A Real-Time, 'Psychic' Publishing Preparedness Plan

I read a story last week about Facebook dipping its Fred Flintstone-sized toe into the water by testing "instant" ads based on status updates and wall posts.

Basically, this is speeding up what Facebook is already doing with targeted ads. It got me thinking, what can and should health marketers do to be prepared to handle such sped-up online lifecycles where conversations and sentiment can conjure content and targeted messaging in the blink of an eye?

For example, what if your company has a product, articles or a community centered on a certain treatment or condition and which condition becomes talked about by a larger audience, in a flash? Are you ready to respond and engage? Are you even equipped to know the condition is a growing conversation topic? Or put another way, if Charlie Sheen contracted a condition you have a treatment for, how would you respond online?



First, a bit of background. Prior to working for Genuine, I worked in print and online newsrooms and for a wire service. These were environments that expect to react at a moment's notice to breaking news and were organized accordingly.

Every day, I read more stories about how brands have more opportunities (and a greater responsibility) to better engage with their audience. These posts center on themes of curation, reaction, relevance and responsiveness. Now, with Facebook's new ad service and the existing immediacy of Twitter, another theme is being ingrained: Real-time rapid response.

Years ago, I used to joke with colleagues that I was working toward achieving the holy grail of "psychic publishing," where a content creator simply thinks about a topic and it appears on the screen. Every day, it feels like we're getting closer to something I was previously only joking about.

So how do marketers prepare for this new reality of real-time response driven by social media and an always-on audience? The answer, largely, lies in analytics.

I had a chat about how and what marketers should know about their audience with Michael Svetchnikov, a senior online marketing analyst at Genuine, whom I collaborate with on the redesign and digital strategy for one of our hospital clients.

While we covered a lot of ground, we narrowed down the conversation to four areas that marketers should be constantly aware of: Referring traffic, the top landing pages, the top exit pages, and the segmentation of your visitors.

Referring Traffic

Where your site's traffic is coming from can tell you a lot about where conversations might be happening online. If there is traffic coming from Facebook, LinkedIn, Twitter or a community site, there's a good chance it's being actively discussed. Even if it's not a ton of traffic, it might be worth your while to see how close you can get to those conversations and become a valuable contributor to the dialogue.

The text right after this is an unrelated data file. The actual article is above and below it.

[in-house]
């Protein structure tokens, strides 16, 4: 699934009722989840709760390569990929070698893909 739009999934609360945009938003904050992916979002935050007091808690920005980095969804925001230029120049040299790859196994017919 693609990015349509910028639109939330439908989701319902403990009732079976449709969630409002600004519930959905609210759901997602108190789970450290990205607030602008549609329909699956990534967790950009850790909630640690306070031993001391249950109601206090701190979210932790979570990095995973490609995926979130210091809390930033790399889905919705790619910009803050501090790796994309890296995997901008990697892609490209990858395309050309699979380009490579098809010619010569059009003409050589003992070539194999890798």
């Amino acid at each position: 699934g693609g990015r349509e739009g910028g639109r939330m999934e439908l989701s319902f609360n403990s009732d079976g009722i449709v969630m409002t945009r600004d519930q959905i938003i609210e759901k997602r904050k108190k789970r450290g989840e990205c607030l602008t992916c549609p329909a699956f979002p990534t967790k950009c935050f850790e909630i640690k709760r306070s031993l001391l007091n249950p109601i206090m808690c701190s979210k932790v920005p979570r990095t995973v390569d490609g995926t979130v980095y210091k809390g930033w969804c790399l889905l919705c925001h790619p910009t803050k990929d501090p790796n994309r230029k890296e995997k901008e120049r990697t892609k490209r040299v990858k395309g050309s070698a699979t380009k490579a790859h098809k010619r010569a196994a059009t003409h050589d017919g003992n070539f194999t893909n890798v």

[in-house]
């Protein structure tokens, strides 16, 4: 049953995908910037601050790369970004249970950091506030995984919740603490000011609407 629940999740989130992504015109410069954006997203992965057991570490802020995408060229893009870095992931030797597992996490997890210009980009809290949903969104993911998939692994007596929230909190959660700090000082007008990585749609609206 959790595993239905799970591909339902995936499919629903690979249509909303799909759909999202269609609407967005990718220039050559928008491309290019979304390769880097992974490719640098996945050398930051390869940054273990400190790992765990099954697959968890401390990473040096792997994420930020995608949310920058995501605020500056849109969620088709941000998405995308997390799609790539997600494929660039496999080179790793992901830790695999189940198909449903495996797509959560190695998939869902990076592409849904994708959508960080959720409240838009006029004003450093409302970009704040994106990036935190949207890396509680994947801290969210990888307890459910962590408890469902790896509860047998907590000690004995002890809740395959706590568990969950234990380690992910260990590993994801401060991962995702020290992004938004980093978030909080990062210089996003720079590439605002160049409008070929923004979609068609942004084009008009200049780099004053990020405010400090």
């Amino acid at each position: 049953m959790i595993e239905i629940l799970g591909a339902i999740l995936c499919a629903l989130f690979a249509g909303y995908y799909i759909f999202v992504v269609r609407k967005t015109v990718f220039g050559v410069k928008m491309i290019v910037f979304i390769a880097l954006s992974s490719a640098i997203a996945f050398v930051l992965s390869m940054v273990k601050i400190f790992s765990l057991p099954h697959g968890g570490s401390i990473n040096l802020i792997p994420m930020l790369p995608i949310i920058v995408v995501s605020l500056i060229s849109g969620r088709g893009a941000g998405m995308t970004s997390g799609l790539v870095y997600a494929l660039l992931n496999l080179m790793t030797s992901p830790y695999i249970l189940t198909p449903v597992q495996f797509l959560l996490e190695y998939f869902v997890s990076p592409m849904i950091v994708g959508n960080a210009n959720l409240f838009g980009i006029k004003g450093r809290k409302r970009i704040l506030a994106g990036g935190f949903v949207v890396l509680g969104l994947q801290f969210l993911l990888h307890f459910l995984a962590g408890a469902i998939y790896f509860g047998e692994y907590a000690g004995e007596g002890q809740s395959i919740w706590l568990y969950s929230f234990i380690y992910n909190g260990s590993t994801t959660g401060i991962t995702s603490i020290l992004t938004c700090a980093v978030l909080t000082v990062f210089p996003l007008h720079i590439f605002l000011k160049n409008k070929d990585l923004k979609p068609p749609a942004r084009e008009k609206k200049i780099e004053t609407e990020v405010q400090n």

Top Landing Pages

You may be surprised to find that there is a discrepancy between what you think is good and interesting content versus what your audience is finding and consuming. In some cases, you may also discover popular pages that see more visits than your homepage and promoted content. What are your plans to enhance those popular landing pages to showcase more of your content on that topic, or showcase more of your site? Are people diving straight into specific topics not readily available or easily found from the homepage? Perhaps this could be your cue to deliver on the top trending topics and discussions. Or perhaps it's a PDF that can find new life as an HTML page for an improved destination that gives your audience a better chance to engage with your site.

Top Exit Pages

These are the pages that people leave your site from. Chances are, they're either leaving because what they saw wasn't relevant to them, or once they were done looking at what was relevant to them, they saw nothing else of value.

For example, you work at a pharma company and you have a background page on the research your company is doing on a certain condition. You also have a fairly active community around that condition, but it's on a different domain. All you have on the reference page is a related link that says "Join our community." A better approach would be to list the three to five latest topics in addition to the generic community link, so your new audience can see a vibrant community and be more compelled to peruse additional content.

Do you have a lot of related content to this page that you could link to? Could you pull additional relevant content together? These are good questions to ask daily or weekly about your content so you can constantly be in "preparedness mode" for new visitors.

Segment Your Visitors

Content segmentation and visitor paths provide insight into what your audience is looking for on your site. The more you understand how visitors engage with particular content and the paths they take to finding it, the more prepared you'll be to extend the paths they take deeper into your site. For some sites, like that of a large hospital, it can be quite an adventure to figure out how visitor segments vary from subject, to category, to even entire sections of the site. Once you have an understanding of the different needs of your visitors, you will be at an advantage to provide relevant and timely content and be rewarded with visitors who trust and value your site.


The more you understand your visitors, the more you can illuminate where conversations might be occurring outside of your site. And like a good editor on a news desk, these are the baselines you can set to be prepared for real-time responses to an increasingly social and connected audience.

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